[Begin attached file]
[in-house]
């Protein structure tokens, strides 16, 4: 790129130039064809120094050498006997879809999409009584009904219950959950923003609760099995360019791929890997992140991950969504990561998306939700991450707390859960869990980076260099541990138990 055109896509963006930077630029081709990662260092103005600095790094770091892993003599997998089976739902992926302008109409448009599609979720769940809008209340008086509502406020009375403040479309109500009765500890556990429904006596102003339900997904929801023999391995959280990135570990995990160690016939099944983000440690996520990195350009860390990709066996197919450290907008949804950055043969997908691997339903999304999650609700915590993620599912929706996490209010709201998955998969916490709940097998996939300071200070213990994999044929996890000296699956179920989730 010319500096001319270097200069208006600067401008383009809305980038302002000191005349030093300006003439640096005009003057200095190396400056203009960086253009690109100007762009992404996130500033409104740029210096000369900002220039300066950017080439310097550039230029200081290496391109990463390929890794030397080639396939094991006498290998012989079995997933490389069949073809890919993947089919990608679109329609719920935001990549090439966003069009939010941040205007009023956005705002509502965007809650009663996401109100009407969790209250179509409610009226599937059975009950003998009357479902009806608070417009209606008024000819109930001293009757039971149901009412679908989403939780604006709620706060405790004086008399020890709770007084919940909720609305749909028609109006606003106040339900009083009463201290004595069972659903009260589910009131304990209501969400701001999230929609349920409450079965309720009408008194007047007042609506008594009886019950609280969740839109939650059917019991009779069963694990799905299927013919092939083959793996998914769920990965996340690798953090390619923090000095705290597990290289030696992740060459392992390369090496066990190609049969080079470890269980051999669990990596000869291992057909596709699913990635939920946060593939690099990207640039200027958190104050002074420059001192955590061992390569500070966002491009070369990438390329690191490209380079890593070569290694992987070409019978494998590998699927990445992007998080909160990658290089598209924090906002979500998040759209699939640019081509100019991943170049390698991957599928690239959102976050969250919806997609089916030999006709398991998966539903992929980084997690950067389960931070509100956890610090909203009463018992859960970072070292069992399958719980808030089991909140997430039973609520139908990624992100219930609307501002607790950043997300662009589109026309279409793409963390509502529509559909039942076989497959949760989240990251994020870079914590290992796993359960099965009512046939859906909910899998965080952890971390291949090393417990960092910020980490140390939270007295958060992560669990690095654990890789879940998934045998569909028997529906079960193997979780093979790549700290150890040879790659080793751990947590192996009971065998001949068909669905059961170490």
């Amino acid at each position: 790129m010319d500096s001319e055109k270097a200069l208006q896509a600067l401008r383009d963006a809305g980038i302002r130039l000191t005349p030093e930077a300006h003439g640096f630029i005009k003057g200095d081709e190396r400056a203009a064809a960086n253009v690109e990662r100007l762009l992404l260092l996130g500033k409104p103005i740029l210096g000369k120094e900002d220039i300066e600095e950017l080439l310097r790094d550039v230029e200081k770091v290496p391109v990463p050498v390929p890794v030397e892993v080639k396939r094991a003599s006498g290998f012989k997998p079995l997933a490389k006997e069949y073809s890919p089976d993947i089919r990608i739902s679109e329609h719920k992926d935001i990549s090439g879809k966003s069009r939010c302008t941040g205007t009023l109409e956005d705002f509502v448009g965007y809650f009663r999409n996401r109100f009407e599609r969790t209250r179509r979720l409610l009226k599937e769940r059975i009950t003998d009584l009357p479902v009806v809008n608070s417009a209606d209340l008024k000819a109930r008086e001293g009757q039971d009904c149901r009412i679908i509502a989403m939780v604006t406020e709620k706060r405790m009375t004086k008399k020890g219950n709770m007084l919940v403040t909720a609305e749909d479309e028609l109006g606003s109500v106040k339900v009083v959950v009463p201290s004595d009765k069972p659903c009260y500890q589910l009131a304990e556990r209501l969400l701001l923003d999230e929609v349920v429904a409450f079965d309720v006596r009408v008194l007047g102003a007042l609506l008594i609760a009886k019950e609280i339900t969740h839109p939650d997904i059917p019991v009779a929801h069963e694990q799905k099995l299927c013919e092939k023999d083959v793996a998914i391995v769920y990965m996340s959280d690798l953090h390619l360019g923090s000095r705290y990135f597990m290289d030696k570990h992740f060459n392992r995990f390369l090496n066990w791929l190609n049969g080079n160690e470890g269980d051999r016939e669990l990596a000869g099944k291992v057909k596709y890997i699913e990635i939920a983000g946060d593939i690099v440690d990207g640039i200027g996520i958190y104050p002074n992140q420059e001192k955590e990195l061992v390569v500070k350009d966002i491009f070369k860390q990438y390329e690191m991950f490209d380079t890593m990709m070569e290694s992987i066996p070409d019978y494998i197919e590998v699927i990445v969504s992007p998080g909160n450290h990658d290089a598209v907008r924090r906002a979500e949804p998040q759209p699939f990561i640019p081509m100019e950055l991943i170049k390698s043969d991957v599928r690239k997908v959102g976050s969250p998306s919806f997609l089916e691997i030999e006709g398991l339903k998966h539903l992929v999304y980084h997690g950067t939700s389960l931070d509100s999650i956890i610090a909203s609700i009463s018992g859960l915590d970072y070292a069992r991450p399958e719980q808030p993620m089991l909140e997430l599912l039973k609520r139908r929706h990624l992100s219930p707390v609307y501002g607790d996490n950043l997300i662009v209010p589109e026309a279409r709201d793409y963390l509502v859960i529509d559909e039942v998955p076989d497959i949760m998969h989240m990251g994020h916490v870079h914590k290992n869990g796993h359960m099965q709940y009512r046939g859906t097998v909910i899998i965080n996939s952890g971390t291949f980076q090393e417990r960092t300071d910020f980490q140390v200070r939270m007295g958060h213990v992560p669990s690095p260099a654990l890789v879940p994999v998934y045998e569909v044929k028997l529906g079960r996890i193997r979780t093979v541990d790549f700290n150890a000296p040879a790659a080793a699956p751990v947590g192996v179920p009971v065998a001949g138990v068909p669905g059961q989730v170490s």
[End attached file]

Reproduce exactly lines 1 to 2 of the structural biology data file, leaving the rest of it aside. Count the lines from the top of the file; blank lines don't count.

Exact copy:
[in-house]
């Protein structure tokens, strides 16, 4: 790129130039064809120094050498006997879809999409009584009904219950959950923003609760099995360019791929890997992140991950969504990561998306939700991450707390859960869990980076260099541990138990 055109896509963006930077630029081709990662260092103005600095790094770091892993003599997998089976739902992926302008109409448009599609979720769940809008209340008086509502406020009375403040479309109500009765500890556990429904006596102003339900997904929801023999391995959280990135570990995990160690016939099944983000440690996520990195350009860390990709066996197919450290907008949804950055043969997908691997339903999304999650609700915590993620599912929706996490209010709201998955998969916490709940097998996939300071200070213990994999044929996890000296699956179920989730 010319500096001319270097200069208006600067401008383009809305980038302002000191005349030093300006003439640096005009003057200095190396400056203009960086253009690109100007762009992404996130500033409104740029210096000369900002220039300066950017080439310097550039230029200081290496391109990463390929890794030397080639396939094991006498290998012989079995997933490389069949073809890919993947089919990608679109329609719920935001990549090439966003069009939010941040205007009023956005705002509502965007809650009663996401109100009407969790209250179509409610009226599937059975009950003998009357479902009806608070417009209606008024000819109930001293009757039971149901009412679908989403939780604006709620706060405790004086008399020890709770007084919940909720609305749909028609109006606003106040339900009083009463201290004595069972659903009260589910009131304990209501969400701001999230929609349920409450079965309720009408008194007047007042609506008594009886019950609280969740839109939650059917019991009779069963694990799905299927013919092939083959793996998914769920990965996340690798953090390619923090000095705290597990290289030696992740060459392992390369090496066990190609049969080079470890269980051999669990990596000869291992057909596709699913990635939920946060593939690099990207640039200027958190104050002074420059001192955590061992390569500070966002491009070369990438390329690191490209380079890593070569290694992987070409019978494998590998699927990445992007998080909160990658290089598209924090906002979500998040759209699939640019081509100019991943170049390698991957599928690239959102976050969250919806997609089916030999006709398991998966539903992929980084997690950067389960931070509100956890610090909203009463018992859960970072070292069992399958719980808030089991909140997430039973609520139908990624992100219930609307501002607790950043997300662009589109026309279409793409963390509502529509559909039942076989497959949760989240990251994020870079914590290992796993359960099965009512046939859906909910899998965080952890971390291949090393417990960092910020980490140390939270007295958060992560669990690095654990890789879940998934045998569909028997529906079960193997979780093979790549700290150890040879790659080793751990947590192996009971065998001949068909669905059961170490």